DONALD Trump and trouble are synonymous.
The 45th US President only has to tap his finger or open his mouth and a blazing row ensues.
You could not make it up that on the day the Commander-in-Chief was praising the great African-American civil rights leader Martin Luther King, the Donald was embroiled in a row over, allegedly, calling African states “sh*tholes”.
As country after country as well as the United Nations took Mr Trump to task for his “racist” sentiment, his core supporters rallied to his defence.
Steve King, a right-wing Republican Congressman from Iowa, tweeted: “Hang in there Mr President @realDonaldTrump. If those countries aren’t as you described, Democrats should be happy to deport criminal aliens back to them.”
And it was quite something when, at the end of the King event in the White House, a journalist shouted to Mr Trump: “Are you racist?”
Despite the President’s claim, the suspicion is that it was his knack for controversy that led him to pull his expected visit next month to Britain.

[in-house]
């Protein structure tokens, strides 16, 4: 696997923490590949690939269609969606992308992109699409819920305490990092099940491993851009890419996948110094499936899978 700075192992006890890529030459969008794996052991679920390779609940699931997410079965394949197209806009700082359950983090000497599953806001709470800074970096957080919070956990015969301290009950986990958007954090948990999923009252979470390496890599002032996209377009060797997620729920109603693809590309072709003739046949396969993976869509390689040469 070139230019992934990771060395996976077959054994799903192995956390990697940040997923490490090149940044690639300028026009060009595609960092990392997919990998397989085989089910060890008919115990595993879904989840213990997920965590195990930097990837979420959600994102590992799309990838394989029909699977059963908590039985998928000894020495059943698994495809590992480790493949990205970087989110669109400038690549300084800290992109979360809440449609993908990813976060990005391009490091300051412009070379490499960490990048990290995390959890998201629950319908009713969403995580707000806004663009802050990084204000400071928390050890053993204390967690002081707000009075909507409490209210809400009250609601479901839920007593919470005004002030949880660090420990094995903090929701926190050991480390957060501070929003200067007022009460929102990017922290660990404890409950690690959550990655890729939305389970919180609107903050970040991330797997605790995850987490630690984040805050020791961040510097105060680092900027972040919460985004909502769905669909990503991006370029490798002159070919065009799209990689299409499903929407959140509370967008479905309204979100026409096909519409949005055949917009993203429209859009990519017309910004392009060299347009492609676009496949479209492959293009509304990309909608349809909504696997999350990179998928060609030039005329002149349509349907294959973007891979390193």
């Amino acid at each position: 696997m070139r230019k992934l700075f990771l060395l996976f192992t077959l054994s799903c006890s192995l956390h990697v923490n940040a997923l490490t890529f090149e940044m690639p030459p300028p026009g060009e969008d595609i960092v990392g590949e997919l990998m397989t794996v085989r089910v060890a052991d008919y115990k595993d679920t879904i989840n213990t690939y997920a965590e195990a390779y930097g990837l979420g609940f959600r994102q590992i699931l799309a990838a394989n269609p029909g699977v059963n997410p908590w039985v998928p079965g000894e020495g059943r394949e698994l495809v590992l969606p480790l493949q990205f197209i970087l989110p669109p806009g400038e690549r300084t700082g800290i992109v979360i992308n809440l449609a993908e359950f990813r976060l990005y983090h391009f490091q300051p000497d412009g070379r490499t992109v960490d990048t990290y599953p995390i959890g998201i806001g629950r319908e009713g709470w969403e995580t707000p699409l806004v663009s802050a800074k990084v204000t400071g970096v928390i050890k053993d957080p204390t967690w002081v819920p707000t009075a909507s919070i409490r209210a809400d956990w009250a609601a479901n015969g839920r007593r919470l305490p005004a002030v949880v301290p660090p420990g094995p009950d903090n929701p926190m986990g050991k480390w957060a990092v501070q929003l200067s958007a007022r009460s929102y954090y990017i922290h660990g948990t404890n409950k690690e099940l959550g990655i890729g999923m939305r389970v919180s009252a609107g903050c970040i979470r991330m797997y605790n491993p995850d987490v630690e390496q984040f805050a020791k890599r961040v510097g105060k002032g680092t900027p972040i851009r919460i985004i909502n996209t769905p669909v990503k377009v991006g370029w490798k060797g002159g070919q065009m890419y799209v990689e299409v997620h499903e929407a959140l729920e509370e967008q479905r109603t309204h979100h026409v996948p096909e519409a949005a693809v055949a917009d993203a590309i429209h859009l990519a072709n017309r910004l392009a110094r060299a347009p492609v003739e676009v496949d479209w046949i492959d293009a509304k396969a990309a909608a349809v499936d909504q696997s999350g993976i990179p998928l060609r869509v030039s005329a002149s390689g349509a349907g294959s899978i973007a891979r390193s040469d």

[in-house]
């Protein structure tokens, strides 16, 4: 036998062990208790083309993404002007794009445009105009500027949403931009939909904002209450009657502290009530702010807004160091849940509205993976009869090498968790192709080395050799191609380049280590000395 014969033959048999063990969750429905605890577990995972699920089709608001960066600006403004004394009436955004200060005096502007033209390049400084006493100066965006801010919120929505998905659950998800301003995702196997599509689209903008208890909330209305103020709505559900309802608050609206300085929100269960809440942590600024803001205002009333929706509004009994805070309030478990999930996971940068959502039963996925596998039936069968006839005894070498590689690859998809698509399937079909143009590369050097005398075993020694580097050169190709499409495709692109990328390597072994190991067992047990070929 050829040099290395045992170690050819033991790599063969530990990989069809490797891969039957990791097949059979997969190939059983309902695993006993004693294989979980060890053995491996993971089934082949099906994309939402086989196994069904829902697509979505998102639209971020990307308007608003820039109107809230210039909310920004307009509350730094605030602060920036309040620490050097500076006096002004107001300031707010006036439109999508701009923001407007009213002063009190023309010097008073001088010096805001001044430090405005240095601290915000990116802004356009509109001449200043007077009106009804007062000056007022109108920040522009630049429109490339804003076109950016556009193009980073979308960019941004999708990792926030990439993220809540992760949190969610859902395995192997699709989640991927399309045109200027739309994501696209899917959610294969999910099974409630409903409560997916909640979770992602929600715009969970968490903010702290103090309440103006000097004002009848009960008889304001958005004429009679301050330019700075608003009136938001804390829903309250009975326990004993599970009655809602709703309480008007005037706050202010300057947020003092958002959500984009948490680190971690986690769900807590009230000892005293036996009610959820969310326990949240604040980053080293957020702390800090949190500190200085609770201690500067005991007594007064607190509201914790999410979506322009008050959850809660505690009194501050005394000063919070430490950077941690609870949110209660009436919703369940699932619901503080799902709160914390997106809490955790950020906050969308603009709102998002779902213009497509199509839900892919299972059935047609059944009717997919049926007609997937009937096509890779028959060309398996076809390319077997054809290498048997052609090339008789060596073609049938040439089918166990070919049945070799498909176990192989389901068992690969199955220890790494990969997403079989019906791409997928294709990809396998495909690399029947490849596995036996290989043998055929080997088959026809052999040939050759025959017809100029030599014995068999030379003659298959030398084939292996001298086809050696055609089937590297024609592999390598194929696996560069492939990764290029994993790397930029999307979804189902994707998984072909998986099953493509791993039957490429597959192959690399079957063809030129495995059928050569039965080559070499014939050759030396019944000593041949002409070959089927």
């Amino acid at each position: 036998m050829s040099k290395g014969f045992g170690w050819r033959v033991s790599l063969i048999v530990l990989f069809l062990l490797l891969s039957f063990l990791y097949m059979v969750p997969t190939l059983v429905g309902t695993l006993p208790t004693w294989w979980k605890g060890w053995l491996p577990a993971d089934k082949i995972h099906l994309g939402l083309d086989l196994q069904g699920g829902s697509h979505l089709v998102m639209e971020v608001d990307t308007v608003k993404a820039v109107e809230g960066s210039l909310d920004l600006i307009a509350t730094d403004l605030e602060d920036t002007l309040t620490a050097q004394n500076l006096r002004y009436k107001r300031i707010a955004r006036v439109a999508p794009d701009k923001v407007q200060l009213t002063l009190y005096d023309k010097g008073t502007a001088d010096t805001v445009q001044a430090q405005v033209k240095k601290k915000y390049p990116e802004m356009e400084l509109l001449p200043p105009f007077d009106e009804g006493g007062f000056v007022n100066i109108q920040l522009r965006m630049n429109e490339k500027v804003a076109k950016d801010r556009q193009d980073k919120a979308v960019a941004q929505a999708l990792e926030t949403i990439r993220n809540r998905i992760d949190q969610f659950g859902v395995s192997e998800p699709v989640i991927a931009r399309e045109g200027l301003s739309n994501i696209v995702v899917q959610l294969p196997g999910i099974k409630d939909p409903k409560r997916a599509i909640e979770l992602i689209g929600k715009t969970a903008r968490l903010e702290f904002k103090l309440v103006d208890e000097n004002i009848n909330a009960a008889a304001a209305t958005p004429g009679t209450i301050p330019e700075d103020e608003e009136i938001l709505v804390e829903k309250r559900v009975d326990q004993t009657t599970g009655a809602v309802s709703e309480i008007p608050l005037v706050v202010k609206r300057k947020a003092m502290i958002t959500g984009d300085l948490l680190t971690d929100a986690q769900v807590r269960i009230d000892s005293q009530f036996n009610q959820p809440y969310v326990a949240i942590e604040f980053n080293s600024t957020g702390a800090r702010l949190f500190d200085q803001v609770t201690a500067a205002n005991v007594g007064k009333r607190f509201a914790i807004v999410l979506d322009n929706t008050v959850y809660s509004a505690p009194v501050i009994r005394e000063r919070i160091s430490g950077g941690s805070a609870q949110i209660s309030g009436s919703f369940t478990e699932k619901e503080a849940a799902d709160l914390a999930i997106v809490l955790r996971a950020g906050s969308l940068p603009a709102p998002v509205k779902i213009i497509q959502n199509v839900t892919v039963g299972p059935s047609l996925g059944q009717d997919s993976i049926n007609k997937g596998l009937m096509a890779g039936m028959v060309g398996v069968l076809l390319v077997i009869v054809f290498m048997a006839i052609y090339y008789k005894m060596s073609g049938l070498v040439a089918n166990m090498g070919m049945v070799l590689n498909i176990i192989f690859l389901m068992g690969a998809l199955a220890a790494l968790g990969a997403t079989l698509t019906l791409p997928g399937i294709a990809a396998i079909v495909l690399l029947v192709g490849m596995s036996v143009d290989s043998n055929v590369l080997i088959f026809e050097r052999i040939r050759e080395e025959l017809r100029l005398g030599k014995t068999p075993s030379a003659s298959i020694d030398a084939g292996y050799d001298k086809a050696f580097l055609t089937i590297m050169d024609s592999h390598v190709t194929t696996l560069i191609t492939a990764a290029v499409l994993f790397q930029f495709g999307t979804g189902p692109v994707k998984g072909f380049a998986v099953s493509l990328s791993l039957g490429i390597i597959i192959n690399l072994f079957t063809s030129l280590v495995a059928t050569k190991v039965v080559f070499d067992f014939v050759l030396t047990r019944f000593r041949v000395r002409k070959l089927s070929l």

Mr Trump had been due to open the new American embassy in London. The erstwhile real estate guru derided the Obama administration for having sold the previous embassy in Mayfair “for peanuts”; it was actually George W Bush’s government who signed the deal.
But the great suspicion is that it was the fear of mass protests that led the President to pull the plug.
When asked various questions about Mr Trump’s decision and whether the planned state visit was in doubt, No 10 churned out the same robotic phrase: “The US is one of our most valued allies. The invitation has been extended and accepted. No date has been confirmed.”
But it is hard to believe that if the President was wary enough of protests to pull a quick in-and-out visit to Britain, he would be even warier of his reception when he turns up for a full four-day, pull-out-all-the-stops, pomp and circumstance state visit.
Just how much longer Mr Trump can keep Her Majesty in abeyance, waiting for him to name a date, is open to question.
One detects a warniess in Downing Street. The Special Relationship is beginning to look hazy; some might even say mirage-like.
All of which must lead many to conclude that, during the remaining three years of his presidency, the Donald will never set foot on UK soil.
Harry and Meghan will be heartbroken.
Source : HeraldScotland